The responsibility of the Case Management office has been enhanced with greater focus being placed on ensuring the efficient disposal of preliminary matters including filing, supervising the service process and managing the case before it is passed to a judge.

Article 18, for example, provides that the period allowed for the defendant to appear in the Case Management Office or the court following registration of the case is 10 days, which may be reduced to three days. Where summary claims are concerned (such as applications for provisional attachment) this period is 24 hours, which may be reduced to one hour on the condition that notice is served on the defendant personally. While Article 18 goes on to carve out an exception for maritime claims, the scope of the exception is currently unclear.

In addition, the Case Management Office should collate all relevant material before the matter goes before the judge for adjudication. This should significantly reduce court time and ultimately result in a more efficient resolution of disputes with the practice of repeated adjournments becoming less frequent.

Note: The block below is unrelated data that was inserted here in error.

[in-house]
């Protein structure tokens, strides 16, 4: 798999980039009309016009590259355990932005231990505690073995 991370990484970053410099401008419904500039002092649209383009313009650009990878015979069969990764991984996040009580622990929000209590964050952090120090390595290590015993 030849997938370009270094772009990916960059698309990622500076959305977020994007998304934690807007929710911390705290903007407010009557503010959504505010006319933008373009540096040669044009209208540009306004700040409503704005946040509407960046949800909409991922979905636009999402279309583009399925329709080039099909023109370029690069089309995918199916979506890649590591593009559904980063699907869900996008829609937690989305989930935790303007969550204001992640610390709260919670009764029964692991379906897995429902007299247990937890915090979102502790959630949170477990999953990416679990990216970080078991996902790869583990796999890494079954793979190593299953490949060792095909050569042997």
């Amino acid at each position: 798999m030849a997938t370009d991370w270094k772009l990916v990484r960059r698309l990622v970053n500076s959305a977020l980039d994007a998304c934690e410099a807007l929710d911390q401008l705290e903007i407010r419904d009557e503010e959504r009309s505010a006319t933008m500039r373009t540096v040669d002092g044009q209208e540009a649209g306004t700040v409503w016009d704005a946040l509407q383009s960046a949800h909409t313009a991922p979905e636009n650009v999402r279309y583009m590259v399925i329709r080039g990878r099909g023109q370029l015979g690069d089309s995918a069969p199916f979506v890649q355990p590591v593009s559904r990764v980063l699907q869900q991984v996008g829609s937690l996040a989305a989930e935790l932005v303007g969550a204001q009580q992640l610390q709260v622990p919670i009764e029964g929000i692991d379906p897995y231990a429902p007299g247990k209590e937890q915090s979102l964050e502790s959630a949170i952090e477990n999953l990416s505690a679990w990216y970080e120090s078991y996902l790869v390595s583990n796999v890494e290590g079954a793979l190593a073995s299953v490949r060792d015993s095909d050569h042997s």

Summary Chambers within the Minor Civil Circuit Division

A new process of adjudication has been introduced whereby certain disputes can be disposed of with only one hearing by a summary chambers court (Article 22).

Summary Chambers shall render first instance judgments on the civil, commercial and labour claims where the value of the claim does not exceed one million dirhams (notwithstanding any counterclaims of any value).

Summary chambers can dispose of matters within a single hearing where (i) the lawsuit deals with civil, commercial and labour claims not exceeding AED 100,000 in value; (ii) lawsuits relating to signature authenticity whatever their value; and (iii) cases relating to claiming unpaid wages, salaries and alike, which do not exceed AED 200,000 in value.